This weekend I was using my PEC 6" hook rule which also has a sliding 118deg drill point gage. No Starrett, by any means, but a pretty good tool nontheless. When I bumped the hook against something I noticed some movement. That caused me to take notice of the 'empty' hole thru the U-shaped bracket that holds the hook onto the end. "Hmmm", I wondered, "What happened to the screw"? Well, after wasting an hour or so looking thru the drawer where it had been stored, as well as all other drawers where it 'just might have been...' at some time in the past, I just happened to spot a small black screw-like thing right smack in the middle of one of the few bare spots on the floor. Eureka! When I picked it up I could tell by the nice black finish and crisp slot in the head that it was the missing item for sure. But wait!... whar's them threads? What? No threads? How's that thing work? Now I'd already noticed that the holes in the bracket and the end of the rule didn't seem to line up precisely when the hook was in place, so the light came on, and it dawned on me, ...and sure enough, when I looked at the screw thru a magnifier I could see a slight eccentric cam in the center portion. (The screw's only about 1/8" long and maybe 3/16" in dia.) After studying and fiddling with all the components for a few minutes, I stuck the screw in and gave it about a 1/3 turn. ...And sure enough, it drew the bracket up tight and locked the hook in place nice and rigid.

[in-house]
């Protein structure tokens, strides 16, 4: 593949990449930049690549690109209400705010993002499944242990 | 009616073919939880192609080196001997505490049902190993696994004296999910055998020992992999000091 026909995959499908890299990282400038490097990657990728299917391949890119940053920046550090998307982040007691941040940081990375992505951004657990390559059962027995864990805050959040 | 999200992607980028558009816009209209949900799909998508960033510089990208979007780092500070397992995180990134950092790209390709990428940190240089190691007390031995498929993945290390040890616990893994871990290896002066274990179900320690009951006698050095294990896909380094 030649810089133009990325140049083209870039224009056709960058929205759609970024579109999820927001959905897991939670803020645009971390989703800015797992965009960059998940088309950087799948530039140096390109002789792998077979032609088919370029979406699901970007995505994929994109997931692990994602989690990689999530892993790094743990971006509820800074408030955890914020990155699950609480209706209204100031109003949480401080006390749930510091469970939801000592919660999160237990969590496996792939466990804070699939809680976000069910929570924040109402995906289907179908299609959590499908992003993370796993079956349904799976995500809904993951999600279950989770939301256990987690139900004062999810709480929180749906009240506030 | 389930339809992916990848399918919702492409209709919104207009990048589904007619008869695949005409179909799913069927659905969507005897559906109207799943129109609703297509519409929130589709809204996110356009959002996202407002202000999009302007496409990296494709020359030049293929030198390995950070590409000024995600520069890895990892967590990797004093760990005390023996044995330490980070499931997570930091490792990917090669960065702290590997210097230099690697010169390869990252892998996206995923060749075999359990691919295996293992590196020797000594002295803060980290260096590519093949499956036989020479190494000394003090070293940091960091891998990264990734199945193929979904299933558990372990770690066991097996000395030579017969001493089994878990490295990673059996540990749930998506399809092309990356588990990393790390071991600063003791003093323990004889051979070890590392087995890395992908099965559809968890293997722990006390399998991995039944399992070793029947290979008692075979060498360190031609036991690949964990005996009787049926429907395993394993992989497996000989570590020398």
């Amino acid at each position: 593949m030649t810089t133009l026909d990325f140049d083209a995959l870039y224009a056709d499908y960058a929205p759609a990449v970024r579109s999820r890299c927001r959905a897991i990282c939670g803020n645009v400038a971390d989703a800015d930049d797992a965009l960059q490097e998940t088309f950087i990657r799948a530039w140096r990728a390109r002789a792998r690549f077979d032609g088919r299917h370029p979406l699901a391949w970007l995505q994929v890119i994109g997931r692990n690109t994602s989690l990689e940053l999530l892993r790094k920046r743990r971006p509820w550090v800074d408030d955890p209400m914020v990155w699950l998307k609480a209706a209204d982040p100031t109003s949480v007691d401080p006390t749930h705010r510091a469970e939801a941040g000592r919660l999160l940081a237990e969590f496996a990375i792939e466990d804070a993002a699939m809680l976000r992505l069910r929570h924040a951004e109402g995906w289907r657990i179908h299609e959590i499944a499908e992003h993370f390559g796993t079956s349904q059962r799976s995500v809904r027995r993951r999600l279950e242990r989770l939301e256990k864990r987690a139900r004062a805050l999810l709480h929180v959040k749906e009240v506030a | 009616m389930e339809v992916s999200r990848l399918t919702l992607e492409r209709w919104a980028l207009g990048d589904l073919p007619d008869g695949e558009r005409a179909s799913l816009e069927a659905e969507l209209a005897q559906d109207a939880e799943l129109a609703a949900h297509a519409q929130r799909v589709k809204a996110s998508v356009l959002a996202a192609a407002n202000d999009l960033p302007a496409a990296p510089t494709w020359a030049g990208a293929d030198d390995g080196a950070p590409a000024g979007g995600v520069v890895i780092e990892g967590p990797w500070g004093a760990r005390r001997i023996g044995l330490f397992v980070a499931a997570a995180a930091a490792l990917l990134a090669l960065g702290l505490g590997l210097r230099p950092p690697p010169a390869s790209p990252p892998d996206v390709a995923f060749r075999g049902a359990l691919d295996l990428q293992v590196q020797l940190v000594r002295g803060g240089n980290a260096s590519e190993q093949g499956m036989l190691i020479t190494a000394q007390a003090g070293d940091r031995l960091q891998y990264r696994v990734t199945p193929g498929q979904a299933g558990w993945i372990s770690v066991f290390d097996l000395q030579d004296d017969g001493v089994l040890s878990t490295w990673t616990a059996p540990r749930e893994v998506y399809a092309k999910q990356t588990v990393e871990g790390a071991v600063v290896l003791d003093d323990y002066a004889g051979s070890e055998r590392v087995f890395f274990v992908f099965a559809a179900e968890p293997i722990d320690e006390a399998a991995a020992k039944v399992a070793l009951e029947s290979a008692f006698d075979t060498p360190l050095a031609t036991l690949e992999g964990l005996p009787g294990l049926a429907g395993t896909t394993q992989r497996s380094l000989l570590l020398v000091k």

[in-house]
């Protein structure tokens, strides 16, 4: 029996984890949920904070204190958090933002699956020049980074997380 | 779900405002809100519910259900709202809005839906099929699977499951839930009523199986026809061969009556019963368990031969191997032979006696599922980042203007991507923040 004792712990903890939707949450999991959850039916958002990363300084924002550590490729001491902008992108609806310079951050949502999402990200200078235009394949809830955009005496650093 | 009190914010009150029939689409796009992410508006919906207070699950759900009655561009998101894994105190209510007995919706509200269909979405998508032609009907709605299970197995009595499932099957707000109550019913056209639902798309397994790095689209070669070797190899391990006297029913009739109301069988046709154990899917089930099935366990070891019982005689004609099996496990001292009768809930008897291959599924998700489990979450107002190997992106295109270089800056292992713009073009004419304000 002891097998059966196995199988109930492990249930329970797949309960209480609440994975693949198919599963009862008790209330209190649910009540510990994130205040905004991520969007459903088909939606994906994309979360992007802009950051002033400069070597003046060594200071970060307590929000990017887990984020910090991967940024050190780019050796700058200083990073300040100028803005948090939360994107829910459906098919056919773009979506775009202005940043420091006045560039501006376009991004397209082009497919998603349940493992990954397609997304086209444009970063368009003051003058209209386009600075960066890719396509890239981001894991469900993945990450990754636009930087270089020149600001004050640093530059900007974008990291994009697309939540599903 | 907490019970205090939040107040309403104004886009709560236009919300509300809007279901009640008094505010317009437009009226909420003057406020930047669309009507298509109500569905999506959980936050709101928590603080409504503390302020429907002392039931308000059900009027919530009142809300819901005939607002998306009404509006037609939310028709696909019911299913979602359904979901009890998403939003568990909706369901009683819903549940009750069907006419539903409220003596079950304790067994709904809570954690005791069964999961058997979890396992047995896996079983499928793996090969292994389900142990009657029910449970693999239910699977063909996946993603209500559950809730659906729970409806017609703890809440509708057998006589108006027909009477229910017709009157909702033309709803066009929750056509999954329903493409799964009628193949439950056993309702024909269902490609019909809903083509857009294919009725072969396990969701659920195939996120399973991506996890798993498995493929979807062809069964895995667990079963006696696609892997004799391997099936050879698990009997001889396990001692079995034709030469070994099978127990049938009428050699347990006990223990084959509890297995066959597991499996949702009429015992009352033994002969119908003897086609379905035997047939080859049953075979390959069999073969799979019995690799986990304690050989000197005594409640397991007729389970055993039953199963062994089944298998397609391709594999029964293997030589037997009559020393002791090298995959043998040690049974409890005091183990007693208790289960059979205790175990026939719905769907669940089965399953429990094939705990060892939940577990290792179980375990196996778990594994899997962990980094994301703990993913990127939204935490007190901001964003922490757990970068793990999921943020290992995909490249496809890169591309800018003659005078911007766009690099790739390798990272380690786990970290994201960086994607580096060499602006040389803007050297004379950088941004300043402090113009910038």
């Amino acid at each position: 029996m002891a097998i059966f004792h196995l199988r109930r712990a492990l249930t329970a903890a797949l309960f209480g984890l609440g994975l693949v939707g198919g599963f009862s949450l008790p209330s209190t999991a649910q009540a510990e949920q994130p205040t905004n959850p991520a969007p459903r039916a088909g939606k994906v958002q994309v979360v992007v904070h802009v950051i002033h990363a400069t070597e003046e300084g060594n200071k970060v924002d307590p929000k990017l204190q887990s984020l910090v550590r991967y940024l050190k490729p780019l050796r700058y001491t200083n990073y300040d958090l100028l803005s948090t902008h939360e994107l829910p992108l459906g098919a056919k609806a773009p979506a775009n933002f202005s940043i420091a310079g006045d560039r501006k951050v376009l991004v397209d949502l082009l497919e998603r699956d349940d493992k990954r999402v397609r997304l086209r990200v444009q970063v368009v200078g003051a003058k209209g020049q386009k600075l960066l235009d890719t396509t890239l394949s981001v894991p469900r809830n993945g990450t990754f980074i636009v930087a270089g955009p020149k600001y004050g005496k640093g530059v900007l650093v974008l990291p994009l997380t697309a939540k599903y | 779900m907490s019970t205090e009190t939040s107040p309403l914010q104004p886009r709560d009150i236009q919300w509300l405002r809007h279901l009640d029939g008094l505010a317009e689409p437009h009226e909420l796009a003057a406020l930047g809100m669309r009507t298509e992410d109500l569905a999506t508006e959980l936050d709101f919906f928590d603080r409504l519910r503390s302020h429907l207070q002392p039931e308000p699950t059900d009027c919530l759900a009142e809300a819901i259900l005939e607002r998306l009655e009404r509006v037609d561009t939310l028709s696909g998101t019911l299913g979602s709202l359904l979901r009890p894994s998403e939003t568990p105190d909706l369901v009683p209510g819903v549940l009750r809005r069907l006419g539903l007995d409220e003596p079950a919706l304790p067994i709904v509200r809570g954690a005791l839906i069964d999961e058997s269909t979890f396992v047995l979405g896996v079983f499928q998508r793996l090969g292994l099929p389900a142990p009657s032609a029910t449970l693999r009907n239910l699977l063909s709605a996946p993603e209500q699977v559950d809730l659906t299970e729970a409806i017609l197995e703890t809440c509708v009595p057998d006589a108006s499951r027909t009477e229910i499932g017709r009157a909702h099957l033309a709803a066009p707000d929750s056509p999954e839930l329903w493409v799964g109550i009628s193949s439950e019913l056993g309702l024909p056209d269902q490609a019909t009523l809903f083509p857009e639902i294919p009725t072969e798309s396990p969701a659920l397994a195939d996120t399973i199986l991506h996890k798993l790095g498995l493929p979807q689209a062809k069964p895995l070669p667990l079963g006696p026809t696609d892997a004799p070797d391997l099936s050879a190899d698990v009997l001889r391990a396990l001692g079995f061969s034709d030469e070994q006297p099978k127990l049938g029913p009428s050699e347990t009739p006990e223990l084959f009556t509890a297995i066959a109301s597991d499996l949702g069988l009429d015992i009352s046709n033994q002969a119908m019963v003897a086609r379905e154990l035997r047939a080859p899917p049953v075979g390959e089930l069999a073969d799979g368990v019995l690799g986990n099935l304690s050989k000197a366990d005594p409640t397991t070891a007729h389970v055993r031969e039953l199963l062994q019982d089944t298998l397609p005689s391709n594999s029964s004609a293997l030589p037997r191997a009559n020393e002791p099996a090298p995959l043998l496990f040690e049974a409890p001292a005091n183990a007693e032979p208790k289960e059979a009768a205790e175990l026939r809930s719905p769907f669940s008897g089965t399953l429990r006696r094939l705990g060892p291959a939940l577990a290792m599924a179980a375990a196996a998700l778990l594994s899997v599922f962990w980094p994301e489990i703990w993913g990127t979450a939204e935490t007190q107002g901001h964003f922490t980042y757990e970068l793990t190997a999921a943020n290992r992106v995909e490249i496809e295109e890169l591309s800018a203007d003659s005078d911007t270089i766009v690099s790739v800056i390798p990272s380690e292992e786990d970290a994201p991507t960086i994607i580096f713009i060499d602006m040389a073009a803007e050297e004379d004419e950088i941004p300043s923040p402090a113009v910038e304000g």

Now I'm sure most of you folks encounter clever devices like this probably a half dozen times before breakfast every day. But, tho I've seen cam locking applications before, this was the first time I'd seen one like this. And I thought it worth mentioning, just in case there's one other poor soul like myself out there, who has led a similarly mechanically sheltered life.
Since this is my only hook rule I can only guess, but I'm sure Starrett and B&S and others use the same approach to attach that hook. I guess another reason for posting this is to proclaim my total respect and admiration for whoever came up with that idea for that tool. It is a beautifully ingeneous application of that cam concept!
Starret does indeed use an eccentric as you have described to retain the hook on their hook rules.
When I started going to Machine Tech. classes, there was a table with a few old, rusted tools that were going to be tossed if nobody wanted them. One of the tools was an old 8" Starrett hook rule which was badly rusted, but still usuable after I cleaned it up. Sure enough I spent quite a while wondering why the 'screw' would turn either way but never loosen!